Sunday, October 19, 2014
First Five Pages Workshop Clement - Rev 2
Name: Benjamin Clement
Genre: Young Adult Fantasy Adventure
Title: The Fearsome Lumberwoods
The sun went down through a spray of red like a man shot. Its last panting breaths fell heavily on the back of Douglas’s neck. Pushing his hat back on his sweat-slick, cornsilk hair, he weaved further into the trees. When he figured there was enough forest between him and his parents’ picnic to grant him some privacy, he undid his britches to relieve himself into a dry creek-bed.
Not a leaf stirred nor did a branch creak. The more Douglas glanced over his shoulder, the surer he became something was hiding in the solitude. He didn't enjoying being out-of-doors, but his father insisted he come along on the picnic to hear the big news. News which had left Douglas with a full load of dread. Every morning of his fifteen years, he had woken up in the finest home in Hazelwood, and now they were setting out to live like settlers in some frontier town on the other side of the continent named Seattle.
The creep of someone watching him, crawled over Douglas as he buttoned his britches. The beady black eyes of a crow stared down at him with keen interest as it sidestepped along a branch.
"What are you looking at, you old crow?" Douglas whispered.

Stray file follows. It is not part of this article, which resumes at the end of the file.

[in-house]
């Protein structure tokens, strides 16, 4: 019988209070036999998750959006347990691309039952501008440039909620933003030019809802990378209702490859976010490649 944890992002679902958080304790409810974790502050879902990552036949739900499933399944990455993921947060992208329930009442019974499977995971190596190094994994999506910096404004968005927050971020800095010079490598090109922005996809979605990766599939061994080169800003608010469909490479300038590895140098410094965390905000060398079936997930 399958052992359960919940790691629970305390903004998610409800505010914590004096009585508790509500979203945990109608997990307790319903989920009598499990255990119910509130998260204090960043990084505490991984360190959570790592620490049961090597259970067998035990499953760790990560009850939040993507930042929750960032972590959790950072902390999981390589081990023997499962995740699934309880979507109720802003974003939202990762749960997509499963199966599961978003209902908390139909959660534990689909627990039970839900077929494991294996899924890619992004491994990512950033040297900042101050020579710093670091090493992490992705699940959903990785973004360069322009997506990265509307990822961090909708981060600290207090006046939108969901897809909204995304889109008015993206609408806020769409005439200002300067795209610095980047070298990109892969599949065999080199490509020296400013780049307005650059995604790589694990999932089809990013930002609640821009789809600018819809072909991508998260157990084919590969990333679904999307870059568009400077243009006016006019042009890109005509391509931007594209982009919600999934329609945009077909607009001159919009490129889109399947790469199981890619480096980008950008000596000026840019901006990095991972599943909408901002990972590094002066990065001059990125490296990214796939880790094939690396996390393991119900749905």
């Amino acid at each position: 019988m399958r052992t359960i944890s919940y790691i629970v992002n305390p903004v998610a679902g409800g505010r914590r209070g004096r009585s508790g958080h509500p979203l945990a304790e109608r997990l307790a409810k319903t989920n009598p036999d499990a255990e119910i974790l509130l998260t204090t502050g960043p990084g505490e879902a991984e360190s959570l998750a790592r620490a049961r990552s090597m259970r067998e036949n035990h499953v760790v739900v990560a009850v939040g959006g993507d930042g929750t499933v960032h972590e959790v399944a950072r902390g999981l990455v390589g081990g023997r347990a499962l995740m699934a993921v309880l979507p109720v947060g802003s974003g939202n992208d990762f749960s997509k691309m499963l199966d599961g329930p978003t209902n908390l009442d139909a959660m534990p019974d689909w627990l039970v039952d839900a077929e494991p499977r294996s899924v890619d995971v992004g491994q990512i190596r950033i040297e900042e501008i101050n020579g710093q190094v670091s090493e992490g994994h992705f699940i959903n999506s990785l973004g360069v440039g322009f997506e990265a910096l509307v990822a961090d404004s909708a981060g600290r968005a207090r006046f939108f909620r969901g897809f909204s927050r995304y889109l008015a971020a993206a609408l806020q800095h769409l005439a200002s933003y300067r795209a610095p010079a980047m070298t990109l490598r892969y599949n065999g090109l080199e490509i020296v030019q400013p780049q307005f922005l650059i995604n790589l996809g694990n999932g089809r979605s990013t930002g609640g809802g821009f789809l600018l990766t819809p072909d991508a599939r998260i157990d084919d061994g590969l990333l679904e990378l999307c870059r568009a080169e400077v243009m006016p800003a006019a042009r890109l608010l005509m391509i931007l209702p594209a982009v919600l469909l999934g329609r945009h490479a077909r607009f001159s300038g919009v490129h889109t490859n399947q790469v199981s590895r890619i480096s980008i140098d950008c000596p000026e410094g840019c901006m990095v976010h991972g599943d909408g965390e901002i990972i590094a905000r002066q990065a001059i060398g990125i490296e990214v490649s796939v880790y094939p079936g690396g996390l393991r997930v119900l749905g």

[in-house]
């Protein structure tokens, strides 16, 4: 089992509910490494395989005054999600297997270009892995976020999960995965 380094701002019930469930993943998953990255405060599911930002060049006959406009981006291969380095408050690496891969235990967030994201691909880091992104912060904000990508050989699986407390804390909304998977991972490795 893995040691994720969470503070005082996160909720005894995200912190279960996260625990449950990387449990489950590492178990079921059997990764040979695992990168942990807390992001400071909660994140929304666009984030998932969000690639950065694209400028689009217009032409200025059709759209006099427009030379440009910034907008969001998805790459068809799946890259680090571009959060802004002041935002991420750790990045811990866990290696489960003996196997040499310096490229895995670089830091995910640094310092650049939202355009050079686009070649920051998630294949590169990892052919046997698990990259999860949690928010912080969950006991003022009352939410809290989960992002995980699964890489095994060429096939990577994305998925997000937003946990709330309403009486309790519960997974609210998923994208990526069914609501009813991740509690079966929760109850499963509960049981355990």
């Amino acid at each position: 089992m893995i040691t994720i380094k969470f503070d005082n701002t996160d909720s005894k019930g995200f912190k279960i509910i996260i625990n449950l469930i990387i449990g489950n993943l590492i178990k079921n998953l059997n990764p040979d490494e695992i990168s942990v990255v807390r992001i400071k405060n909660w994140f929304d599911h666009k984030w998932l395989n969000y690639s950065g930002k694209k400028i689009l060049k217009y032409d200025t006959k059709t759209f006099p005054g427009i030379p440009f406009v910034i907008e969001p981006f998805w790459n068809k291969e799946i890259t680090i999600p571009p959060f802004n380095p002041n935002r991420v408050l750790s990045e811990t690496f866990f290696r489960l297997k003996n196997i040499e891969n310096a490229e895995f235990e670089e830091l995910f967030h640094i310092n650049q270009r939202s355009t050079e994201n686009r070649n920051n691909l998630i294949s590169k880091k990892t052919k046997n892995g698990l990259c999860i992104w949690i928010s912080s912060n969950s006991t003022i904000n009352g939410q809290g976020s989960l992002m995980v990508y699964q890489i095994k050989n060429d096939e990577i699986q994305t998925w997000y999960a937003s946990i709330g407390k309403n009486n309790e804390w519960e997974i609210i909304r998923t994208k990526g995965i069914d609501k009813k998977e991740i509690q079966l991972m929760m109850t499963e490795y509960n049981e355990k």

The crow cawed, cutting through the silent forest like axe chops. Douglas flinched, and then felt foolish for it. Spinning around, he found a man leaning against a tree, staring at him with yellow eyes underneath a low derby. Leaping back, Douglas slipped and fell into the mud he had just made.
The man chuckled. "Sorry to sneak up on you. Would've announced myself but didn't want you dribbling on your slacks." Unbuttoning the coat of his hairy wool suit, he stepped down into the creek-bed. His sharp fingernails pinched into his chest. “Lousy ticks,” he said digging one out and popping it into his mouth as he took a step nearer.
“Cripes,” Douglas yelped in shock. Rising, he backed away until his heel struck the opposite embankment and fell again.
The man pointed his blood tipped finger at Douglas, waving it around. “Crow says you’ll ruin things. All her planning. You’ll just come along and…” He slapped his hands together with a crack. “Can’t have that.” He took a step nearer. “So she asked me to do something about you.”
“S-sir, I think you are mistaken,“ Douglas stammered, as he got back to his feet. If this man thought he could talk to birds, he must've had more hay in his head than a scarecrow and kept the same company. “And if you try to harm me, my father is scant yards away with a rifle.”
Laughing in little yips, he took a step nearer. “Ain’t gonna lay a finger on you, boy,” the man said, wiping a little bit of drool from his lip. “Personally, I have nothing against you.”
Something shuffled among the bushes behind Douglas, and he turned to look. Something big bumped against a thin tree causing it to lean to the side with a groan.
"But, I can never help raising a bit a mischief," the stranger whispered.
The man’s breath brushed over his ear and Douglas smelled its copper tinge. He jerked back, surprised the man had crept so near, more surprised that he was gone. Turning back to the bushes, Douglas watched as something roughly akin to a bear, but rounder, emerged. Its fur seemed to be missing. Only brown-black, rubbery skin stretched tight over its rotund frame. The only hair it had were two bushy eyebrows and a tuft hanging from its chin, dripping with spit below a mouth full of teeth that would surely tear Douglas into forty-two pieces with one and a half bites.